Today, the operation has grown to the point that it imports from a facility in Augusta one of the raw materials used to process phosphate, according to a 2019 report from Nutrien Ltd.

Of particular note, the phosphate plant in 2000 attempted to begin a significant expansion program. This battle lasted about a decade, and was the most recent time the plant has attracted major attention from environmentalists, according to the Pamlico-Tar Riverkeeper.

Gypsum Stacks

Stacks of gypsum waste from phosphate plants are an environmental concern. The EPA has banned the material from widespread use. Credit: Courtesy of Pamlico-Tar Riverkeeper

The proposed expansion was opposed by the U.S. Environmental Protection Agency, during the administration of President George W. Bush. The EPA sided with environmentalists in opposing the expansion. The EPA observed in a report:

  • “Of the 15,100 acre project area, the proposed mine advance would impact approximately 11,454 total acres and result in direct impacts to approximately 3,953 acres of wetlands, 19 acres of open waters and 25,727 linear feet of streams.
  • “This would represent the single largest wetland impact ever authorized under the Clean Water Act in NC and would result in a significant loss of wetlands, streams and other waters of the United States within the nationally significant Albemarle Pamlico Estuary Complex.”

The environmental sensitivity of the region around the phosphate mine in Aurora, N.C. is evident in the nooks and cranies of the Pamlico River, which is part of the nation’s largest lagoonal estuary. Credit: NOAA, David Pendered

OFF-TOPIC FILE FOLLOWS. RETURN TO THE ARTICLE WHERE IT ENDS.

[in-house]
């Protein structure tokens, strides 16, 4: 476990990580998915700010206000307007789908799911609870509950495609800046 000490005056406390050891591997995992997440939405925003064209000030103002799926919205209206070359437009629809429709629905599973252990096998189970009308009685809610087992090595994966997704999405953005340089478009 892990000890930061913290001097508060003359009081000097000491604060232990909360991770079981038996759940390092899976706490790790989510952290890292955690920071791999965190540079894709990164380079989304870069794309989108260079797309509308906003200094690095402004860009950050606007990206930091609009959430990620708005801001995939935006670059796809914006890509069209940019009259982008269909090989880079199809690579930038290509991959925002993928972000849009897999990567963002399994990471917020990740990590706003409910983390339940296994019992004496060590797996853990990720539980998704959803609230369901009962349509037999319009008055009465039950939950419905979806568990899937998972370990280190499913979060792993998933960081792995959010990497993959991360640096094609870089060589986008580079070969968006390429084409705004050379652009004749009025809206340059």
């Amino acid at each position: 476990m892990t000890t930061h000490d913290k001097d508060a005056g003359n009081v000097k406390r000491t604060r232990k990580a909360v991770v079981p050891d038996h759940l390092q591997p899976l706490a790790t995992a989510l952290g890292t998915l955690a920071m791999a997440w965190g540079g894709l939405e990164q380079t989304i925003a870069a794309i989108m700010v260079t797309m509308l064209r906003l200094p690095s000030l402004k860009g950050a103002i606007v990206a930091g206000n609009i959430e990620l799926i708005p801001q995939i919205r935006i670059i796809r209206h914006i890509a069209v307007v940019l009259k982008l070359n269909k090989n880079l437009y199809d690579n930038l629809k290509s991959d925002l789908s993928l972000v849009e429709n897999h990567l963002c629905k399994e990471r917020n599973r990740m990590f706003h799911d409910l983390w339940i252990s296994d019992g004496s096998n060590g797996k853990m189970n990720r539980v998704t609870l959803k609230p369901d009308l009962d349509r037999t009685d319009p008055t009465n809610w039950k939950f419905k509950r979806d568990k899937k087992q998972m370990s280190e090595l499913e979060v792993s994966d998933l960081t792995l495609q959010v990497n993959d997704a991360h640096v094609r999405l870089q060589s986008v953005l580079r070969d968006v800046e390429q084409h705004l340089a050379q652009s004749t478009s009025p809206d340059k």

A dragline excavator removes overburden from the phosphate that’s to be extracted at the surface mine in Aurora, N.C. Credit: Courtesy of Pamlico-Tar Riverkeeper

phosphate excavation

Excavators remove overburden in order to expose the phosphate deposits for extraction. The earliest explorer found the overburden measured from 70 feet to 150 feet above the valuable phosphate. Credit: Courtesy of Pamlico-Tar Riverkeeper

Albemarle Pamlico Estuary Complex

The Albemarle-Pamlico Estuary Complex is comprised of the Albermarle Sound, on the northern portion of the Outer Banks, and the Pamlico Soundl located inland of the main body of the Outer Banks. The phosphate plant is on the Pamlico River, the major tributary to the west of the Pamlico Sound. Credit: Google Earth, David Pendered

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David Pendered
David Pendered

David Pendered, Managing Editor, is an Atlanta journalist with more than 30 years experience reporting on the region’s urban affairs, from Atlanta City Hall to the state Capitol. Since 2008, he has written for print and digital publications, and advised on media and governmental affairs. Previously, he spent more than 26 years with The Atlanta Journal-Constitution and won awards for his coverage of schools and urban development. David graduated from North Carolina State University and was a Western Knight Center Fellow.

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2 Comments

  1. Avatar
    Anne Farrisee March 30, 2021 10:24 am

    Okefenokee Swamp is on the World Heritage Tentative Site List:
    https://whc.unesco.org/en/tentativelists/5252/Report

    Reply
  2. Avatar
    Korgi April 15, 2021 1:44 am

    Wish they’d leave these wonderful places alone, we gonna miss them when they gone.Report

    Reply